I think it has been more the cultures that I have been surrounded with as an adult that have helped me professionally, to be honest. My upbringing was fine, but it has been my life experiences that have made me courageous and taught me wisdom and curiosity. Also, the open cultural dialogue of workplaces that welcome growth and authenticity has had a massive impact on my ability to grow and learn.
Have you ever had a ‘eureka’ moment that changed your career?
To be honest, my career has been a combination of serendipity, intention and being true to myself. I don’t think there have been eureka moments, as such, just a path that I couldn’t predict originally, but that makes total sense, when I reflect back.
What do you value most about your working life now?
Without a doubt, creativity, collaboration and getting to know myself. I’ve learnt not to doubt myself, but also to listen to others before I speak.
If you could go back 20 years what advice would you give yourself?
Oh, if only. Be yourself and believe in yourself. If you’re working, be clear about how your business makes money and the importance of articulating objectives. Perhaps more importantly, the uncomfortable feeling in your tummy is always something that needs addressing before it becomes more than the gut feeling you should have listened to.
What are you most proud of in your career?
The non-work stuff! Building a social infrastructure and raising a family while living overseas and now here in Australia. Like every part of life, you are faced with a problem and you find a solution. I learnt a lot of new skills which have helped in the workplace, such as confidence, sociability, problem solving, diversity appreciation and resilience.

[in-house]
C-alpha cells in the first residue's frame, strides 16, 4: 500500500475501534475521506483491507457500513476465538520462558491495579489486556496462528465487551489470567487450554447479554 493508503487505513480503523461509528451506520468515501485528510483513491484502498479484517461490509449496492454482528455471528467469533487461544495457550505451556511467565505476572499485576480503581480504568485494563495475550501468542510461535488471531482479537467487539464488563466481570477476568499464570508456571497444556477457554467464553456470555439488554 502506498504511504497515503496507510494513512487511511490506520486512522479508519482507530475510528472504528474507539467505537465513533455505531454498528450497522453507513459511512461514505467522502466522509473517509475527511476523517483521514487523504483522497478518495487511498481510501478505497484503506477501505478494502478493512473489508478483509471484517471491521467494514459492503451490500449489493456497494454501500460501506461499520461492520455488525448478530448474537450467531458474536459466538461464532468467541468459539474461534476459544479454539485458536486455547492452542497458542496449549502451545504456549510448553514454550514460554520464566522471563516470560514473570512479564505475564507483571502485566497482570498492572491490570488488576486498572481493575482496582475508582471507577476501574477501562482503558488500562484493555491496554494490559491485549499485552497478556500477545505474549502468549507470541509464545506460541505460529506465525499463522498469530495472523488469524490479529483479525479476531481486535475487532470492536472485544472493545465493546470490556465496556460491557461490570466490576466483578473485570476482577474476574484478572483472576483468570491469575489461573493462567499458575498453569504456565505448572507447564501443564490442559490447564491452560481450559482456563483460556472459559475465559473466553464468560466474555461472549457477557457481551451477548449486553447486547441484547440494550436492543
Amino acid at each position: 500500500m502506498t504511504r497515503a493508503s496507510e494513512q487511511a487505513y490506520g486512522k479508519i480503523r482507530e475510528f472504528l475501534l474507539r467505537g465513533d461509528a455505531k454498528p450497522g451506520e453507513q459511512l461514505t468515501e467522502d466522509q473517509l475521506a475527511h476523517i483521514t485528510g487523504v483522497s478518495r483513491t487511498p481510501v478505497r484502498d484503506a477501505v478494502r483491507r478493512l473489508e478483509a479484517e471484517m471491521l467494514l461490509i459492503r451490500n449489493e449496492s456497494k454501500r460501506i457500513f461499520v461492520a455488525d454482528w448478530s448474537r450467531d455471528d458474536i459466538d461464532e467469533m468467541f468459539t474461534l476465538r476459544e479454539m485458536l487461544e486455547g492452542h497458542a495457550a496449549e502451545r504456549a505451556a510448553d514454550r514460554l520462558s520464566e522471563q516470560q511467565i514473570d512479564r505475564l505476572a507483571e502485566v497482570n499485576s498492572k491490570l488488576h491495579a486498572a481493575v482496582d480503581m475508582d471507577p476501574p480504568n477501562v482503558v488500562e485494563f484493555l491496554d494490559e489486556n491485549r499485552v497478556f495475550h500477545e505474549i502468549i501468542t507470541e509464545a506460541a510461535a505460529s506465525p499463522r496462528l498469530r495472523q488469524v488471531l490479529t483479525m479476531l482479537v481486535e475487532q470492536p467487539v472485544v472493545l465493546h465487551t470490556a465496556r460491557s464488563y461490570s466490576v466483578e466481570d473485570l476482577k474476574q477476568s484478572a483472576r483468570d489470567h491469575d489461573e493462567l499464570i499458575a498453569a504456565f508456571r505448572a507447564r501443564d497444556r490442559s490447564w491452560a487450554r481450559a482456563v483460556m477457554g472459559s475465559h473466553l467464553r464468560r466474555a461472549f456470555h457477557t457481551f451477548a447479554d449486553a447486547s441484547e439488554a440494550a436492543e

Have you had any career low points and how have you overcome them?
Of course! Having had a career break with the transition to kids and expat adventures, how do you create a new normal? In retrospect, I should have acknowledged the challenges in that experience and sought support as to how to set goals and transition back to the workplace.
Who are your career role models and why?
Our chief marketing officer at Bupa, Jane Power. She believes in, and lives, our values every day. She also understands human nature, which always guides her thinking and how she responds to challenges.
What’s your ultimate goal?
Being a well-rounded, positive and useful citizen.
What does that mean?
It means being there for my family. It means being across the big health issues for the Australian population and it means delivering value to them.
I’d also love to take on more leadership roles, in a way that brings people together and has a direct impact on our own employees.
If money was no object what would you buy?
Pools, cars, houses would be the selfish response. I think what might resonate more would be around what I would DO, if money was no object.
What would your motto be?
Easy. ‘Never refuse an invitation. Never fail to be polite.’ It’s from Alex Garland’s movie The Beach. I put my hand up for new opportunities, even when my initial reaction is that I don’t want to or don’t know how.